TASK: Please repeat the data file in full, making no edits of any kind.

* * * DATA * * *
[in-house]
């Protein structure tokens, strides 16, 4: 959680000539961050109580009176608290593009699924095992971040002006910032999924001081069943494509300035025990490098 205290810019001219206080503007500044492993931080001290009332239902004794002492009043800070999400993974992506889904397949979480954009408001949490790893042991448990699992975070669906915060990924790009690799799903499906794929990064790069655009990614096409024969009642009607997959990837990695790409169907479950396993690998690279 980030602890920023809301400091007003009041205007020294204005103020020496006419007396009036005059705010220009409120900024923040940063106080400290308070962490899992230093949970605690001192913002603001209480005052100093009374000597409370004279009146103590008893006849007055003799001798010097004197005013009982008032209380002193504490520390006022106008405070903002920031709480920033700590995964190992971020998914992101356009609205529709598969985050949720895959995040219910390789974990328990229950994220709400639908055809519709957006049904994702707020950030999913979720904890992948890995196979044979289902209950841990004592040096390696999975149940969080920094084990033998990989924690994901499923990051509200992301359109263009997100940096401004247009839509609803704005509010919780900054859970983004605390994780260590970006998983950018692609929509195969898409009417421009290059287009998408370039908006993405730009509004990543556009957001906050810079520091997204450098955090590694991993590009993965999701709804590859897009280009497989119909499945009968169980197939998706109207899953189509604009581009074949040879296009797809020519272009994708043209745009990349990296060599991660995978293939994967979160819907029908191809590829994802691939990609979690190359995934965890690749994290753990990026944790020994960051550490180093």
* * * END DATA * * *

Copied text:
[in-house]
């Protein structure tokens, strides 16, 4: 959680000539961050109580009176608290593009699924095992971040002006910032999924001081069943494509300035025990490098 205290810019001219206080503007500044492993931080001290009332239902004794002492009043800070999400993974992506889904397949979480954009408001949490790893042991448990699992975070669906915060990924790009690799799903499906794929990064790069655009990614096409024969009642009607997959990837990695790409169907479950396993690998690279 980030602890920023809301400091007003009041205007020294204005103020020496006419007396009036005059705010220009409120900024923040940063106080400290308070962490899992230093949970605690001192913002603001209480005052100093009374000597409370004279009146103590008893006849007055003799001798010097004197005013009982008032209380002193504490520390006022106008405070903002920031709480920033700590995964190992971020998914992101356009609205529709598969985050949720895959995040219910390789974990328990229950994220709400639908055809519709957006049904994702707020950030999913979720904890992948890995196979044979289902209950841990004592040096390696999975149940969080920094084990033998990989924690994901499923990051509200992301359109263009997100940096401004247009839509609803704005509010919780900054859970983004605390994780260590970006998983950018692609929509195969898409009417421009290059287009998408370039908006993405730009509004990543556009957001906050810079520091997204450098955090590694991993590009993965999701709804590859897009280009497989119909499945009968169980197939998706109207899953189509604009581009074949040879296009797809020519272009994708043209745009990349990296060599991660995978293939994967979160819907029908191809590829994802691939990609979690190359995934965890690749994290753990990026944790020994960051550490180093």